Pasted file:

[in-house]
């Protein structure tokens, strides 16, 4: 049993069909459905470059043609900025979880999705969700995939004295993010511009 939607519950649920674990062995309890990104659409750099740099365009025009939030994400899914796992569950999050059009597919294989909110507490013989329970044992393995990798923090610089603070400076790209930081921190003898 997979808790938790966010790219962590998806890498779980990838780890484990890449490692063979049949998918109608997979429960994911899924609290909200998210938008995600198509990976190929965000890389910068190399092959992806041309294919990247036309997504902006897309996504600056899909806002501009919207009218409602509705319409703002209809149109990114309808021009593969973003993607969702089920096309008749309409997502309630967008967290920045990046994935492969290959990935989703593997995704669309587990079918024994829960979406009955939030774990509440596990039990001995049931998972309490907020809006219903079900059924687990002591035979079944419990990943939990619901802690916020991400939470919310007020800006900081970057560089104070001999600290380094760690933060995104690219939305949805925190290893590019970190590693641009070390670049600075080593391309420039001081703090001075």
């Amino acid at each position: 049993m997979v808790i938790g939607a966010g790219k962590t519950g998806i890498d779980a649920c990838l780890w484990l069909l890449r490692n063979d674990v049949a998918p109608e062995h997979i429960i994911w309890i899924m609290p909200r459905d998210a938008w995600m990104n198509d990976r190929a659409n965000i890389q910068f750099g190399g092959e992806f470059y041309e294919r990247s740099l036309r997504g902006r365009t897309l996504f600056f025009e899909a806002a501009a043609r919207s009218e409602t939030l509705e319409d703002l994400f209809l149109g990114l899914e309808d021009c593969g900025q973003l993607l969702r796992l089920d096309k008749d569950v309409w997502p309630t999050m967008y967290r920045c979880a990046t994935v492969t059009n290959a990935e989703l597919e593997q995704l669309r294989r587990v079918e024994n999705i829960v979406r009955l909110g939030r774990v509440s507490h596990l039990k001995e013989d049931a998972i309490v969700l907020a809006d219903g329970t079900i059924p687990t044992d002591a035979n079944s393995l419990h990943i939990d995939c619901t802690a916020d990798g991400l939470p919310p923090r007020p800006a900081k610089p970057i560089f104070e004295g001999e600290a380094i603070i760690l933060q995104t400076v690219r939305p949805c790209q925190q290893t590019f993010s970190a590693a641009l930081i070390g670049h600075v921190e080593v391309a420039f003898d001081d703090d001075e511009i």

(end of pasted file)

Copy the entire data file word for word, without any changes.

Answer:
[in-house]
């Protein structure tokens, strides 16, 4: 049993069909459905470059043609900025979880999705969700995939004295993010511009 939607519950649920674990062995309890990104659409750099740099365009025009939030994400899914796992569950999050059009597919294989909110507490013989329970044992393995990798923090610089603070400076790209930081921190003898 997979808790938790966010790219962590998806890498779980990838780890484990890449490692063979049949998918109608997979429960994911899924609290909200998210938008995600198509990976190929965000890389910068190399092959992806041309294919990247036309997504902006897309996504600056899909806002501009919207009218409602509705319409703002209809149109990114309808021009593969973003993607969702089920096309008749309409997502309630967008967290920045990046994935492969290959990935989703593997995704669309587990079918024994829960979406009955939030774990509440596990039990001995049931998972309490907020809006219903079900059924687990002591035979079944419990990943939990619901802690916020991400939470919310007020800006900081970057560089104070001999600290380094760690933060995104690219939305949805925190290893590019970190590693641009070390670049600075080593391309420039001081703090001075």
């Amino acid at each position: 049993m997979v808790i938790g939607a966010g790219k962590t519950g998806i890498d779980a649920c990838l780890w484990l069909l890449r490692n063979d674990v049949a998918p109608e062995h997979i429960i994911w309890i899924m609290p909200r459905d998210a938008w995600m990104n198509d990976r190929a659409n965000i890389q910068f750099g190399g092959e992806f470059y041309e294919r990247s740099l036309r997504g902006r365009t897309l996504f600056f025009e899909a806002a501009a043609r919207s009218e409602t939030l509705e319409d703002l994400f209809l149109g990114l899914e309808d021009c593969g900025q973003l993607l969702r796992l089920d096309k008749d569950v309409w997502p309630t999050m967008y967290r920045c979880a990046t994935v492969t059009n290959a990935e989703l597919e593997q995704l669309r294989r587990v079918e024994n999705i829960v979406r009955l909110g939030r774990v509440s507490h596990l039990k001995e013989d049931a998972i309490v969700l907020a809006d219903g329970t079900i059924p687990t044992d002591a035979n079944s393995l419990h990943i939990d995939c619901t802690a916020d990798g991400l939470p919310p923090r007020p800006a900081k610089p970057i560089f104070e004295g001999e600290a380094i603070i760690l933060q995104t400076v690219r939305p949805c790209q925190q290893t590019f993010s970190a590693a641009l930081i070390g670049h600075v921190e080593v391309a420039f003898d001081d703090d001075e511009i």